Fifty years ago, Don McLean released his immortal song “American Pie.” Fifty years on, it is one of the most iconic songs of Americana as well as being a universally recognized song of poetic and music glory. There is something about the tune, the lyrics, and the progression that captures us and moves us into a realm of its own. Additionally, McLean has been reluctant to give any explicit explanation of the song and its meaning—though we can now more readily realize the extensive allegory and allusions that carry the song forward. Nonetheless, it isn’t so much the allegory and allusions that move us as the simplicity and pathological power of the song in of itself.
Life is an epic. We all intuitively know this. Which is why we probably have a penchant for epics. There is something about the artistry of epic that moves us and stays with us as we move from birth, adolescence, adulthood, to decline and death.
We all know that “the day the music died” refers to the deaths of Buddy Holly, The Big Bopper (Jiles Perry Richardson Jr.), and Ritchie Valens (The Father, Son, and Holy Ghost). But the opening lyrics, solemn and somber as they are, echoes of an elderly individual reminiscing on his life. As such, the song begins as a wisdom ballad with a sage looking back on his time spent on earth and reflecting on the moments that moved his life. The song begins, then, in solemnity and sadness before, suddenly, shifting into an upbeat and energetic folk beat with that immortal brief guitar riff shifting the song from its opening to its meteoric middle. Lyrically the song is still carrying a somber meaning, but it is drowned out by the seemingly optimistic melody accompanying it.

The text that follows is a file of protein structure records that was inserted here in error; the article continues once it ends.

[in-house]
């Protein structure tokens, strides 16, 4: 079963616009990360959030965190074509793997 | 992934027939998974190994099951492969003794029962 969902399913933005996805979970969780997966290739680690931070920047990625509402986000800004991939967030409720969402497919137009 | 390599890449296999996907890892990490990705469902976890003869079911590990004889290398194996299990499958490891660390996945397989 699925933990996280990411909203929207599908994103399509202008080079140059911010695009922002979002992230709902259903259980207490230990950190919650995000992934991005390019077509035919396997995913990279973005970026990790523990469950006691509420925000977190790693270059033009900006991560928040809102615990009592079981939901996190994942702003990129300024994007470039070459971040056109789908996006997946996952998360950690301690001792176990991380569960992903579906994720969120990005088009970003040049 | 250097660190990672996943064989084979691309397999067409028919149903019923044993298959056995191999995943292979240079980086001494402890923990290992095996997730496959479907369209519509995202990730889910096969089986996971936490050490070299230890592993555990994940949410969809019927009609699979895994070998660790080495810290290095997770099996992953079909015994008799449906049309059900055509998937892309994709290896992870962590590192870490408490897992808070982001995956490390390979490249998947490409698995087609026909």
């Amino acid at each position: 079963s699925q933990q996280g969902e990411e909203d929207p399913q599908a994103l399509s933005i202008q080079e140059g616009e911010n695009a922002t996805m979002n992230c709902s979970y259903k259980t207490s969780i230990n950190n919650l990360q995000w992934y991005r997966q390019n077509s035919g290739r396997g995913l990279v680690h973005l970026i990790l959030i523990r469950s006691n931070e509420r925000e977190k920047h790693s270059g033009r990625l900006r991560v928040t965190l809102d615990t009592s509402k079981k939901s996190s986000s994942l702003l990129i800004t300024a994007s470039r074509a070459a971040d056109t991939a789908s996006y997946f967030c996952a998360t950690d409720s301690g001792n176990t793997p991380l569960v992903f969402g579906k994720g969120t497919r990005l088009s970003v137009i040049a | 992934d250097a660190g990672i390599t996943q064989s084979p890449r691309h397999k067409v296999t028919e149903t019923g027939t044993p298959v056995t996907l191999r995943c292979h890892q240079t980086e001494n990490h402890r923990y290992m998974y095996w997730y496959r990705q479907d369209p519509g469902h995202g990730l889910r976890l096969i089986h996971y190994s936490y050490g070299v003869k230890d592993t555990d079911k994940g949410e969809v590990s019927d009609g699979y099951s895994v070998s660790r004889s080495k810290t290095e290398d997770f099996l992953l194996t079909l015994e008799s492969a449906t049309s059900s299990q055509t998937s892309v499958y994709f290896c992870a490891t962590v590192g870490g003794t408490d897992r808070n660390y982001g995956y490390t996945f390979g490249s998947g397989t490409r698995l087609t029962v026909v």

Part of the genius of “American Pie” is how it captures the very pathos of the human condition. The lyrics are, upon close reflection, sad. The accompanying music, however, upbeat, optimistic, and with a near spirit of carefree happiness—a sort of youthful innocence when one does just want to “g[e]t up to dance”—overwhelms us and makes us hum and dance along with the tune. It simultaneously captures sorrow and happiness, suffering and ecstasy, hope and dejection. In other words, the lyrical genius of Don Mclean along with its moving melody captures the totality of the human condition. The lyrics and the melody tell a story. And stories are what make us human. Although written to capture a certain slice of American history, the story, lyrics, and melody move with a spirit of universality which has endured for fifty years and will endure another fifty years.
Hesiod, Paul Krause in real life, is the editor of VoegelinView and a writer on art, culture, literature, politics, and religion for numerous journals, magazines, and newspapers. He is the author of The Odyssey of Love and the Politics of Plato, and a contributor to the College Lecture Today and the forthcoming book Diseases, Disasters, and Political Theory. He holds master’s degrees in philosophy and theology (biblical & religious studies) from the University of Buckingham and Yale, and a bachelor’s degree in economics, history, and philosophy from Baldwin Wallace University.
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